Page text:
There are many stories in the Bible about disabled people used by the LORD to bless others. One such is Mephibosheth, the son of Jonathan, grandson of Saul, Israel’s first king (2 Sam.9). He was disabled as a child when his nurse fell with him in her arms as she was fleeing from danger. Whether he was crippled in his leg muscles or had a brain injury we are not told (2 Sam.4). Whatever it was, he was unable to walk for the rest of his life. When David became king he asked if there were any living relatives of his dear friend Jonathan to whom he might  show kindness. When he found Mephibosheth, he treated him exactly as he would have a great warrior. He saw to it that Saul’s lands were inherited by Saul’s grandson and provided servants to tend and farm it for him. Moreover, Mephibosheth was a welcome guest at David’s table for the remainder of his life and a constant reminder to David of how the LORD had blessed him and given him his kingdom.

Let us not forget Moses’ disability. He had some  kind of speech defect. He complained that he was slow of speech and tongue. Whatever his impediment he believed he surely could not influence Pharaoh. To this the Lord replied,

Who has made man’s mouth? Who makes him mute, or deaf, or seeing, or blind? Is it not I, the LORD? Now therefore go, and I will be with your mouth and teach you what you shall speak.” – Exodus 4:11-12 ESV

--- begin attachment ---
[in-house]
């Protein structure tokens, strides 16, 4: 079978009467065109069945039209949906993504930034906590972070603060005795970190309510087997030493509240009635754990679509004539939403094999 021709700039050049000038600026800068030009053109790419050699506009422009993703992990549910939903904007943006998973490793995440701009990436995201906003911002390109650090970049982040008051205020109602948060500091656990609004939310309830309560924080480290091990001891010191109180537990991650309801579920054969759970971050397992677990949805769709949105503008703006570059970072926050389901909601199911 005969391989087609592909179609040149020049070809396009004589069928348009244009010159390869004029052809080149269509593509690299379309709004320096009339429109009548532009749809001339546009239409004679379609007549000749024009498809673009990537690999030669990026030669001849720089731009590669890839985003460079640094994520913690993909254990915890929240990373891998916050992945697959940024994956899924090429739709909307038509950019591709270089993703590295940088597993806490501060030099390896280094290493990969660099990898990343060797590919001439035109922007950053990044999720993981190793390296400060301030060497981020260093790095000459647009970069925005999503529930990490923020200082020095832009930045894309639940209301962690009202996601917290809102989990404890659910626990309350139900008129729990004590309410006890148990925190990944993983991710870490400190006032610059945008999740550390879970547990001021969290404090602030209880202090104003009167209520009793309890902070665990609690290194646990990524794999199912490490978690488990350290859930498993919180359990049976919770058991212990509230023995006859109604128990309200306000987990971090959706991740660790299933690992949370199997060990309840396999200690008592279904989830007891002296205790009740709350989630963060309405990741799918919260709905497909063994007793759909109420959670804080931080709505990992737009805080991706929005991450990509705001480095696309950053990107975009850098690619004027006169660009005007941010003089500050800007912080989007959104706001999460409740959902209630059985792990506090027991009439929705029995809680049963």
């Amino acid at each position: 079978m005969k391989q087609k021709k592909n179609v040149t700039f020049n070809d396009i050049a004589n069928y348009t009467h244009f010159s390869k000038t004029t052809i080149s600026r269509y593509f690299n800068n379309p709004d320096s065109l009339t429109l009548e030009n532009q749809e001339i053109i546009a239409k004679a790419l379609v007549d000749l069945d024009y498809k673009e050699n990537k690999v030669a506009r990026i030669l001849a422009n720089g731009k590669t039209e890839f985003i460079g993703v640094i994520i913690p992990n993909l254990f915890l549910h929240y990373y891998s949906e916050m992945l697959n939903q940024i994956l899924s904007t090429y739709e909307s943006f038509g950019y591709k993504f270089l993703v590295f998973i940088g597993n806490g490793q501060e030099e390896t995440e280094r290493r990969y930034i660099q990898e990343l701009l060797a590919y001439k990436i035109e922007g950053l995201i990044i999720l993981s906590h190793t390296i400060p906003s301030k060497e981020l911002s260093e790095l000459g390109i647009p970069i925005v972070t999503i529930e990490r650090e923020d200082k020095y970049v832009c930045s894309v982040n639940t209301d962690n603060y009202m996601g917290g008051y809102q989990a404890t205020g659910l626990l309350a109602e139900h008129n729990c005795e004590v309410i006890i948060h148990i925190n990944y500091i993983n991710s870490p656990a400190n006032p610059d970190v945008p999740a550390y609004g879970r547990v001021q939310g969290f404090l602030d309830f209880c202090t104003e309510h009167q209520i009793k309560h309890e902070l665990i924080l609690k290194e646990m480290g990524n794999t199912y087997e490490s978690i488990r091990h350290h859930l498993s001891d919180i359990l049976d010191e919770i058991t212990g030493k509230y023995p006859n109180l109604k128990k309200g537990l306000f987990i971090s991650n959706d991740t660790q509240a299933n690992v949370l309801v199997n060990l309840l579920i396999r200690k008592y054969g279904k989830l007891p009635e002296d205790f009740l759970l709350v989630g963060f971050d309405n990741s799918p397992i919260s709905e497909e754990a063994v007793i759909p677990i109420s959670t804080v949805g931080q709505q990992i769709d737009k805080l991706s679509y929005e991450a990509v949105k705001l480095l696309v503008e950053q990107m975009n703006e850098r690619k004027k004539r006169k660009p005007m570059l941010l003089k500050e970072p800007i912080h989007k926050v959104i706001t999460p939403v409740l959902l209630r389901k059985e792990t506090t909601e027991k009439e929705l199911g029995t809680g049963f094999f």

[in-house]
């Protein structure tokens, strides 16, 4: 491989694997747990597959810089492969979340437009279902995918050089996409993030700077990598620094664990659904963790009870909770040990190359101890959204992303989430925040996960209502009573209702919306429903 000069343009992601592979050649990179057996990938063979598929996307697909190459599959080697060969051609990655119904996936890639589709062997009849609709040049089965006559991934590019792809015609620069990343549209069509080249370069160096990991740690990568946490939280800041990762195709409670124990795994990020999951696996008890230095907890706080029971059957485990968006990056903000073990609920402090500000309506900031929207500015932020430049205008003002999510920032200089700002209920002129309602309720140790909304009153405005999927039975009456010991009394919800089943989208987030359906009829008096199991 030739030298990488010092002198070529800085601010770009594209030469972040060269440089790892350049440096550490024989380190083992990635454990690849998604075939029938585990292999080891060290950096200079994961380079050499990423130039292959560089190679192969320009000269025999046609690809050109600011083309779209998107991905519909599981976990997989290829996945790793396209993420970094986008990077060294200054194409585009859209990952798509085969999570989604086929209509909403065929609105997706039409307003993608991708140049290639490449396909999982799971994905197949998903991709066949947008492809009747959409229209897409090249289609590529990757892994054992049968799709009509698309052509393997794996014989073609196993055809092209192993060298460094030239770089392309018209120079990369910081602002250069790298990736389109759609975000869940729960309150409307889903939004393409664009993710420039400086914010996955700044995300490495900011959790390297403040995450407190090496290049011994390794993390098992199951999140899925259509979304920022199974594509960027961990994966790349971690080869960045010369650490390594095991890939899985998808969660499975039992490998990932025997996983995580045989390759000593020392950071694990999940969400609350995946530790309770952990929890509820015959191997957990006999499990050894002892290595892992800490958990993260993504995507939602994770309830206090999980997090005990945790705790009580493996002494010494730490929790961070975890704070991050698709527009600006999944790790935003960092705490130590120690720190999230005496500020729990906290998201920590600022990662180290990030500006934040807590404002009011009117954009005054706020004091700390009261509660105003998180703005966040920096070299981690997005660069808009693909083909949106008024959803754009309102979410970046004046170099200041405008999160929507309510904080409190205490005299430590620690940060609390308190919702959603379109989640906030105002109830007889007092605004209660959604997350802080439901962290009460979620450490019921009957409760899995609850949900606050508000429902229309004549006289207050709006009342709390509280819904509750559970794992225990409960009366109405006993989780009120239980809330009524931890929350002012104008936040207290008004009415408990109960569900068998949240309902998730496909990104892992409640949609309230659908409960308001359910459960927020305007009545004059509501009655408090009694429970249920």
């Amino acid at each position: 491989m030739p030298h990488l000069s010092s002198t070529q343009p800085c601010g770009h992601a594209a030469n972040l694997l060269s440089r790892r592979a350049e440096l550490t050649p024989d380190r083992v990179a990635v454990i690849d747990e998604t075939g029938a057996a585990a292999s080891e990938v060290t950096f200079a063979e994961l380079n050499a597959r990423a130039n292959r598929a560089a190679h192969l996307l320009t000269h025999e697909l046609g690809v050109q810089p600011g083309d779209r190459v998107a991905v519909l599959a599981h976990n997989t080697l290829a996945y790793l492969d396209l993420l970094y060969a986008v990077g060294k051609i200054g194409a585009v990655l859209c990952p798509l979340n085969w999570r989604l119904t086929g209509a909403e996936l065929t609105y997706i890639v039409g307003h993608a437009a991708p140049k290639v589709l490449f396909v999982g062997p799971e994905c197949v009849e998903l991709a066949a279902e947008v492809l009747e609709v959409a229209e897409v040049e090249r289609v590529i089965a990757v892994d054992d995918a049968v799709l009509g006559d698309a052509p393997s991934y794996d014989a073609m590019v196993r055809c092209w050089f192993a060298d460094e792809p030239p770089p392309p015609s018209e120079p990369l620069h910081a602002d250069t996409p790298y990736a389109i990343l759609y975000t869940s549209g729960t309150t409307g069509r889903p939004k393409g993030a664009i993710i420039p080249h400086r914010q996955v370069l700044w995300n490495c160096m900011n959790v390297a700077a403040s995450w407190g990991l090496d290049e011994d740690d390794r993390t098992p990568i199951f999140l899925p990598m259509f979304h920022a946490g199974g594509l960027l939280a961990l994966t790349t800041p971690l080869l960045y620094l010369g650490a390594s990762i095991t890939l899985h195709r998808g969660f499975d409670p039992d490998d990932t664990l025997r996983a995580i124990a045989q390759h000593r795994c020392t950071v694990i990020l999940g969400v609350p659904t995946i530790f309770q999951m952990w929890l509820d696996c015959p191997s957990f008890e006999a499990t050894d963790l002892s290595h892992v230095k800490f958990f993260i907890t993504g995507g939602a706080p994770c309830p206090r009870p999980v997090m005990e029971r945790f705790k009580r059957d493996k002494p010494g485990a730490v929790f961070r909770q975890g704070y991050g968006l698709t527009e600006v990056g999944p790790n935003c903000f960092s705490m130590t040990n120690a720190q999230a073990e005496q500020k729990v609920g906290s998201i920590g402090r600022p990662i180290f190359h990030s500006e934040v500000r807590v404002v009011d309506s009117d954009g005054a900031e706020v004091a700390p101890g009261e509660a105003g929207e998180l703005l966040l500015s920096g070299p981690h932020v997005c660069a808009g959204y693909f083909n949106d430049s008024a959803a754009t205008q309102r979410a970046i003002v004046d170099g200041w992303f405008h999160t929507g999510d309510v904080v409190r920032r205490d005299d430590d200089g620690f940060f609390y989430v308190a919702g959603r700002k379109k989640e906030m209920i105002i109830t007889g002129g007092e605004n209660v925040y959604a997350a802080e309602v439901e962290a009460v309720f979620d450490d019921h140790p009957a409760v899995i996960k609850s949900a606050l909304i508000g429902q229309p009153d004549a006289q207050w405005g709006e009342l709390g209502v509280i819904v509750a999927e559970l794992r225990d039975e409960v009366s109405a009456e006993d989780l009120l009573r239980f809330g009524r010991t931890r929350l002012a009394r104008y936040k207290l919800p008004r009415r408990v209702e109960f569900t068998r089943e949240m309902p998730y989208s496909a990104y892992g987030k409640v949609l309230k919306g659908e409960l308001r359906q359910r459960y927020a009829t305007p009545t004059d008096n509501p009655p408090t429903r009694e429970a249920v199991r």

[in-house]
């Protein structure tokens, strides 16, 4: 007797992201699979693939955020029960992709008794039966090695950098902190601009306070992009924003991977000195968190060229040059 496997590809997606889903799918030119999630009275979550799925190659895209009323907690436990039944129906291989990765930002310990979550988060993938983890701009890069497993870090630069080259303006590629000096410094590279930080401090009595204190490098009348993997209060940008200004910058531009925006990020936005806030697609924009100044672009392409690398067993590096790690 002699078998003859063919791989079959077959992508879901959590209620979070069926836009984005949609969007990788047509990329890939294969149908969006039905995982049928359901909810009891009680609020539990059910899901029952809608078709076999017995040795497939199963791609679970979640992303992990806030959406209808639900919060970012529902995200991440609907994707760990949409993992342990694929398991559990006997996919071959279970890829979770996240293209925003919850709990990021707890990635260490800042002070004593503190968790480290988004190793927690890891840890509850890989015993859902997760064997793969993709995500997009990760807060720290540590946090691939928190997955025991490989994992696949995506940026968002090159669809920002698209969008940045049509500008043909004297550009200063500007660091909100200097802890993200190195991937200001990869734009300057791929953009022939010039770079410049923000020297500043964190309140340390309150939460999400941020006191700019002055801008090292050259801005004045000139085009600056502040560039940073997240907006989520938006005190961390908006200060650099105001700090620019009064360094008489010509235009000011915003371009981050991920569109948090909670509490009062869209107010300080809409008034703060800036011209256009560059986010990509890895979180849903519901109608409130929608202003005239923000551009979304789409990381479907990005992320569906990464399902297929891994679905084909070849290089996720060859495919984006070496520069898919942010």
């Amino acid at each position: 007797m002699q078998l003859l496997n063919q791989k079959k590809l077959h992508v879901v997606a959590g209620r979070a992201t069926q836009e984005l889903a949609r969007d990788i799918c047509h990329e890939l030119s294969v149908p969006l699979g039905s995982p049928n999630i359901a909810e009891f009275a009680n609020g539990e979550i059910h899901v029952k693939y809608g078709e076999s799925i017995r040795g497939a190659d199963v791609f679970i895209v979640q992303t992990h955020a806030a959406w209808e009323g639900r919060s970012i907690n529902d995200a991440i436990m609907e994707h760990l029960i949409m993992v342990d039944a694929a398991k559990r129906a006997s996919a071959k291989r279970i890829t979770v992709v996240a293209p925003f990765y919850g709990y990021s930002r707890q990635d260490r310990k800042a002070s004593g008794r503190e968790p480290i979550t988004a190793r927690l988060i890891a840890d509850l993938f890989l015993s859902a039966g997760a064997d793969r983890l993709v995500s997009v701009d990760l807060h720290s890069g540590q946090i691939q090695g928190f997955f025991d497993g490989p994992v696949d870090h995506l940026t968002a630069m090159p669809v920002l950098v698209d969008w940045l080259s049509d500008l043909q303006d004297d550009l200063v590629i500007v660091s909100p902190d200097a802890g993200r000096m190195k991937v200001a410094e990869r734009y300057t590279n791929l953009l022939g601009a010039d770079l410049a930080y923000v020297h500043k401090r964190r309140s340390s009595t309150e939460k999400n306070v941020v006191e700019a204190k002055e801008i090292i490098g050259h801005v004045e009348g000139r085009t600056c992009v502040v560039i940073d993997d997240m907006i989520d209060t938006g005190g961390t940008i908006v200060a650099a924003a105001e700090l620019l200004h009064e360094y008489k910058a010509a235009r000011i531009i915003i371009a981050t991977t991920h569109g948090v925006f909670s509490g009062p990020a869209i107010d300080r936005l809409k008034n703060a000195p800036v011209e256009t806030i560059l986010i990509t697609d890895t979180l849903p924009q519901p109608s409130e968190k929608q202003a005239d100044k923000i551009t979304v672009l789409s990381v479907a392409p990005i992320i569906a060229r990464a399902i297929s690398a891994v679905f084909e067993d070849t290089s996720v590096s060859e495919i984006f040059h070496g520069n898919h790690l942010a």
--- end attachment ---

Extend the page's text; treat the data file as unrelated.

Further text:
Then the LORD sent Moses’ brother Aaron to be with him to be his spokesman. And you probably know well the rest of the story and how Moses, with Aaron at his side, spoke for the LORD and led the Children of Israel out of slavery and to the land promised back in the days of Abraham.

People with disabilities are often pictured as instruments through whom the LORD blesses and saves His people. There is the delightful story of the four  lepers who rescued Samaria from starvation (2 Kings 7). The Syrians had laid siege to the city. Food was so scarce that people were forced into cannibalism. The situation seemed hopeless. Four lepers, excluded from others and forced to exist as best they could by the city’s gates, decided they might as well make their way into the Syrian camp. What could the Syrians do to them that was not already going to happen anyway? Death was their destiny one way or another.

So they struck out for the enemy camp as the sun was setting. But upon arriving there they found no soldiers. The camp was completely deserted. The Syrians had fled, leaving food, supplies, animals and tents behind. The writer of the story says that the LORD had caused them to hear what they thought was a great army closing in upon them. Somehow they assumed that the Israelites had been able to hire Egyptian and Hittite mercenaries to attack. Fearing for their lives the Syrians fled in terror.

Needless to say, the four lepers gorged themselves on the food and grabbed all the money and clothing they  could carry. But after hiding it they had guilty consciences about the starving city. So they made their way back to tell their besieged countrymen that their enemies had fled. It took some doing to convince them, but eventually the Samaritans accepted the good news and poured from the city to claim the food and everything else left behind.

Many such stories can be found in Holy Scripture. They remind us that anyone of us can used to bless others in spite of our disabilities. At another time I will share similar encouraging Biblical stories.